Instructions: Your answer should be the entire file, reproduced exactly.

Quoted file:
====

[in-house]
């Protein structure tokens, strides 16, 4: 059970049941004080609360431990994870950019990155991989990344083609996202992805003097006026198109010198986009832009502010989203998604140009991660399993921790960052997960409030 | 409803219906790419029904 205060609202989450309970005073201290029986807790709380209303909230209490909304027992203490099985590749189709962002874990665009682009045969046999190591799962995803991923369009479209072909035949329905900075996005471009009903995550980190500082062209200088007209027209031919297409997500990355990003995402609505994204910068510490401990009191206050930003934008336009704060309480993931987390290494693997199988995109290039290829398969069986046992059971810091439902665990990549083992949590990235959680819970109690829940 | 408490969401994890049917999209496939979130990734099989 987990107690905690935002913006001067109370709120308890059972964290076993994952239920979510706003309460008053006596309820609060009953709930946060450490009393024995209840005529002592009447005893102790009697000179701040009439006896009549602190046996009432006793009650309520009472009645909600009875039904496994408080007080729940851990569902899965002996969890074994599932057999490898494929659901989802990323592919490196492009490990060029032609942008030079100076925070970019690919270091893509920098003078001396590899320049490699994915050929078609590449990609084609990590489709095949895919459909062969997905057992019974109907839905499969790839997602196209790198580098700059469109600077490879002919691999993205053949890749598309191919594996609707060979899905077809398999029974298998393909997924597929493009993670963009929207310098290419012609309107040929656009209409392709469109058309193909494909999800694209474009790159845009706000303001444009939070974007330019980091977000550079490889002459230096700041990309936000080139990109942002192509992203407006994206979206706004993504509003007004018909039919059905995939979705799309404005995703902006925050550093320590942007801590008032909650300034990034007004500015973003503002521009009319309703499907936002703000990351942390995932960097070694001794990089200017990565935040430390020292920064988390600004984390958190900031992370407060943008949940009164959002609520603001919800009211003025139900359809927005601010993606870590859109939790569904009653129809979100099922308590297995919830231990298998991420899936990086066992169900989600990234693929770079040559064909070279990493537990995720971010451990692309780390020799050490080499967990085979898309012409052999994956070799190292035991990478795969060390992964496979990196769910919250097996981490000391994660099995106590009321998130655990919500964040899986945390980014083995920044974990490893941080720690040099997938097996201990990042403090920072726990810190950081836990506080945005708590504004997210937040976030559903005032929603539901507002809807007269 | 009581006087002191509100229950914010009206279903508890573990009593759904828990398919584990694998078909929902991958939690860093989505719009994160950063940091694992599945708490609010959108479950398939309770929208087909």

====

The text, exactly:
[in-house]
């Protein structure tokens, strides 16, 4: 059970049941004080609360431990994870950019990155991989990344083609996202992805003097006026198109010198986009832009502010989203998604140009991660399993921790960052997960409030 | 409803219906790419029904 205060609202989450309970005073201290029986807790709380209303909230209490909304027992203490099985590749189709962002874990665009682009045969046999190591799962995803991923369009479209072909035949329905900075996005471009009903995550980190500082062209200088007209027209031919297409997500990355990003995402609505994204910068510490401990009191206050930003934008336009704060309480993931987390290494693997199988995109290039290829398969069986046992059971810091439902665990990549083992949590990235959680819970109690829940 | 408490969401994890049917999209496939979130990734099989 987990107690905690935002913006001067109370709120308890059972964290076993994952239920979510706003309460008053006596309820609060009953709930946060450490009393024995209840005529002592009447005893102790009697000179701040009439006896009549602190046996009432006793009650309520009472009645909600009875039904496994408080007080729940851990569902899965002996969890074994599932057999490898494929659901989802990323592919490196492009490990060029032609942008030079100076925070970019690919270091893509920098003078001396590899320049490699994915050929078609590449990609084609990590489709095949895919459909062969997905057992019974109907839905499969790839997602196209790198580098700059469109600077490879002919691999993205053949890749598309191919594996609707060979899905077809398999029974298998393909997924597929493009993670963009929207310098290419012609309107040929656009209409392709469109058309193909494909999800694209474009790159845009706000303001444009939070974007330019980091977000550079490889002459230096700041990309936000080139990109942002192509992203407006994206979206706004993504509003007004018909039919059905995939979705799309404005995703902006925050550093320590942007801590008032909650300034990034007004500015973003503002521009009319309703499907936002703000990351942390995932960097070694001794990089200017990565935040430390020292920064988390600004984390958190900031992370407060943008949940009164959002609520603001919800009211003025139900359809927005601010993606870590859109939790569904009653129809979100099922308590297995919830231990298998991420899936990086066992169900989600990234693929770079040559064909070279990493537990995720971010451990692309780390020799050490080499967990085979898309012409052999994956070799190292035991990478795969060390992964496979990196769910919250097996981490000391994660099995106590009321998130655990919500964040899986945390980014083995920044974990490893941080720690040099997938097996201990990042403090920072726990810190950081836990506080945005708590504004997210937040976030559903005032929603539901507002809807007269 | 009581006087002191509100229950914010009206279903508890573990009593759904828990398919584990694998078909929902991958939690860093989505719009994160950063940091694992599945708490609010959108479950398939309770929208087909």